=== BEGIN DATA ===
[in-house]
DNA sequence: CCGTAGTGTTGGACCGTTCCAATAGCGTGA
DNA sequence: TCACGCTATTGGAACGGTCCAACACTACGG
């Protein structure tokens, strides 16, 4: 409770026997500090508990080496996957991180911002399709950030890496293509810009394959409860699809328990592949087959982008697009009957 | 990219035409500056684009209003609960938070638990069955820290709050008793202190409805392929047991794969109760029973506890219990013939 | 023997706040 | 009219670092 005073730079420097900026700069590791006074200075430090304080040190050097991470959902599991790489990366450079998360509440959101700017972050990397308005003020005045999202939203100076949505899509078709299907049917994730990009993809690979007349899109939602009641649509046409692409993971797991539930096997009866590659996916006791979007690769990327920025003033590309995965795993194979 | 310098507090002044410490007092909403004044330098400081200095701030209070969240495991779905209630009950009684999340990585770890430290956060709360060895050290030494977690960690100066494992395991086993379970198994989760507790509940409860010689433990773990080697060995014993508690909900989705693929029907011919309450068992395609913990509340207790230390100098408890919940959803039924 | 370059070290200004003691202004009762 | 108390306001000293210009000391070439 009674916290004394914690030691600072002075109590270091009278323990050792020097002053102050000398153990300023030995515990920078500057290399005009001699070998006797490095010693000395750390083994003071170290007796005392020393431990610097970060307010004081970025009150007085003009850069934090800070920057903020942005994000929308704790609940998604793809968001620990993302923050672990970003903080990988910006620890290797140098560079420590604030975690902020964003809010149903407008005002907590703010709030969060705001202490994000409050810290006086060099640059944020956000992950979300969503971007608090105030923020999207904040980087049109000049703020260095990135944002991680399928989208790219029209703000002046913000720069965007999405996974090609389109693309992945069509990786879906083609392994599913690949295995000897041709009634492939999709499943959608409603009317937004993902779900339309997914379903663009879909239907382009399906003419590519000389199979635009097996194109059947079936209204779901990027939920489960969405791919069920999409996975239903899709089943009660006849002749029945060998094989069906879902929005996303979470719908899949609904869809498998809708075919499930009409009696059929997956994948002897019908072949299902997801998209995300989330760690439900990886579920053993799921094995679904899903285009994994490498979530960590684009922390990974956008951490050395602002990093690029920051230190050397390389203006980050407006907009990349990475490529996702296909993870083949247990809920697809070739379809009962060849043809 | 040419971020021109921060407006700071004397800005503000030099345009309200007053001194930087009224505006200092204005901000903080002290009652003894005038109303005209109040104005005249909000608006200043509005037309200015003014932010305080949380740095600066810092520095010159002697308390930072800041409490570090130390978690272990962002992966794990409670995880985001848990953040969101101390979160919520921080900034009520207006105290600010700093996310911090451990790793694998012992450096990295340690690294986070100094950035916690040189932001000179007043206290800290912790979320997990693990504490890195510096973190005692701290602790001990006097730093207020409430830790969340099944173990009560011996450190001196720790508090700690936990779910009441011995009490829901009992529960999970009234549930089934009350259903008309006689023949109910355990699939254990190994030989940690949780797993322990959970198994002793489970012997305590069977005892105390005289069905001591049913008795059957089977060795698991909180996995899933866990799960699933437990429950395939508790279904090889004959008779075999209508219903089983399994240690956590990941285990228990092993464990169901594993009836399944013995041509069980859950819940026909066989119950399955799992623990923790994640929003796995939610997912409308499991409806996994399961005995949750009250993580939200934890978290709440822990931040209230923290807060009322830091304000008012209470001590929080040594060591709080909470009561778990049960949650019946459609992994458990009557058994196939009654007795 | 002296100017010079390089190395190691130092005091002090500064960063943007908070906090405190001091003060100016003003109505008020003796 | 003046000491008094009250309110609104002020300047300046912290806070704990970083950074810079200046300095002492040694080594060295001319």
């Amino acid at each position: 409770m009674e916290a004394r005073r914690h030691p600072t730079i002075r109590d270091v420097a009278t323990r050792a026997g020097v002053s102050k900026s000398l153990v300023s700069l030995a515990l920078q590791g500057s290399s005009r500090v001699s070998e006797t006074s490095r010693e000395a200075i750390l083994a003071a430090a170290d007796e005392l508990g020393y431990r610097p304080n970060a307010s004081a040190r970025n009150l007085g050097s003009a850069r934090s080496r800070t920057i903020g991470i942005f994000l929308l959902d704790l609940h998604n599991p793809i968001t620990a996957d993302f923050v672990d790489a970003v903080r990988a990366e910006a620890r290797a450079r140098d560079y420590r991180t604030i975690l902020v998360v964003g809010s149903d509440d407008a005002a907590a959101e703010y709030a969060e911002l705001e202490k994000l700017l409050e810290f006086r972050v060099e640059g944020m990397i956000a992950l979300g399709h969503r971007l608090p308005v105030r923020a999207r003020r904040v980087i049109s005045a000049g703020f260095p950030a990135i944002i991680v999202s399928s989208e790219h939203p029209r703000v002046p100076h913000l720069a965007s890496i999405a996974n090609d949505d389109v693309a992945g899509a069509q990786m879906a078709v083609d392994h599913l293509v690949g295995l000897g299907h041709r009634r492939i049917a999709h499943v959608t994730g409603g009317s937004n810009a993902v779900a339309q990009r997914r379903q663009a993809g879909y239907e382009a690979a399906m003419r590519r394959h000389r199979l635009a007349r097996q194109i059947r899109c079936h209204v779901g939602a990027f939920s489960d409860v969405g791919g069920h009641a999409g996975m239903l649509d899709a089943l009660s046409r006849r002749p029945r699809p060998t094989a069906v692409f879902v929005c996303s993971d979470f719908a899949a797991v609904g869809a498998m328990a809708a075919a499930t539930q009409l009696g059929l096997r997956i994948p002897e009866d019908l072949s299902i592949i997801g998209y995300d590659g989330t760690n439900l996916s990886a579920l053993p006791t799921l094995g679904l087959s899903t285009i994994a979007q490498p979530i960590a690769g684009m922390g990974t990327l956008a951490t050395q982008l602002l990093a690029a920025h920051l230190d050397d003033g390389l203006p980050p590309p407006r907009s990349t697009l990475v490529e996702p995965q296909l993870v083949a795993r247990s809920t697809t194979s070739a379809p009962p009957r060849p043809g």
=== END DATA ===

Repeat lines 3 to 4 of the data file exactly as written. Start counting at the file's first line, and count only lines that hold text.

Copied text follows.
DNA sequence: TCACGCTATTGGAACGGTCCAACACTACGG
């Protein structure tokens, strides 16, 4: 409770026997500090508990080496996957991180911002399709950030890496293509810009394959409860699809328990592949087959982008697009009957 | 990219035409500056684009209003609960938070638990069955820290709050008793202190409805392929047991794969109760029973506890219990013939 | 023997706040 | 009219670092 005073730079420097900026700069590791006074200075430090304080040190050097991470959902599991790489990366450079998360509440959101700017972050990397308005003020005045999202939203100076949505899509078709299907049917994730990009993809690979007349899109939602009641649509046409692409993971797991539930096997009866590659996916006791979007690769990327920025003033590309995965795993194979 | 310098507090002044410490007092909403004044330098400081200095701030209070969240495991779905209630009950009684999340990585770890430290956060709360060895050290030494977690960690100066494992395991086993379970198994989760507790509940409860010689433990773990080697060995014993508690909900989705693929029907011919309450068992395609913990509340207790230390100098408890919940959803039924 | 370059070290200004003691202004009762 | 108390306001000293210009000391070439 009674916290004394914690030691600072002075109590270091009278323990050792020097002053102050000398153990300023030995515990920078500057290399005009001699070998006797490095010693000395750390083994003071170290007796005392020393431990610097970060307010004081970025009150007085003009850069934090800070920057903020942005994000929308704790609940998604793809968001620990993302923050672990970003903080990988910006620890290797140098560079420590604030975690902020964003809010149903407008005002907590703010709030969060705001202490994000409050810290006086060099640059944020956000992950979300969503971007608090105030923020999207904040980087049109000049703020260095990135944002991680399928989208790219029209703000002046913000720069965007999405996974090609389109693309992945069509990786879906083609392994599913690949295995000897041709009634492939999709499943959608409603009317937004993902779900339309997914379903663009879909239907382009399906003419590519000389199979635009097996194109059947079936209204779901990027939920489960969405791919069920999409996975239903899709089943009660006849002749029945060998094989069906879902929005996303979470719908899949609904869809498998809708075919499930009409009696059929997956994948002897019908072949299902997801998209995300989330760690439900990886579920053993799921094995679904899903285009994994490498979530960590684009922390990974956008951490050395602002990093690029920051230190050397390389203006980050407006907009990349990475490529996702296909993870083949247990809920697809070739379809009962060849043809 | 040419971020021109921060407006700071004397800005503000030099345009309200007053001194930087009224505006200092204005901000903080002290009652003894005038109303005209109040104005005249909000608006200043509005037309200015003014932010305080949380740095600066810092520095010159002697308390930072800041409490570090130390978690272990962002992966794990409670995880985001848990953040969101101390979160919520921080900034009520207006105290600010700093996310911090451990790793694998012992450096990295340690690294986070100094950035916690040189932001000179007043206290800290912790979320997990693990504490890195510096973190005692701290602790001990006097730093207020409430830790969340099944173990009560011996450190001196720790508090700690936990779910009441011995009490829901009992529960999970009234549930089934009350259903008309006689023949109910355990699939254990190994030989940690949780797993322990959970198994002793489970012997305590069977005892105390005289069905001591049913008795059957089977060795698991909180996995899933866990799960699933437990429950395939508790279904090889004959008779075999209508219903089983399994240690956590990941285990228990092993464990169901594993009836399944013995041509069980859950819940026909066989119950399955799992623990923790994640929003796995939610997912409308499991409806996994399961005995949750009250993580939200934890978290709440822990931040209230923290807060009322830091304000008012209470001590929080040594060591709080909470009561778990049960949650019946459609992994458990009557058994196939009654007795 | 002296100017010079390089190395190691130092005091002090500064960063943007908070906090405190001091003060100016003003109505008020003796 | 003046000491008094009250309110609104002020300047300046912290806070704990970083950074810079200046300095002492040694080594060295001319």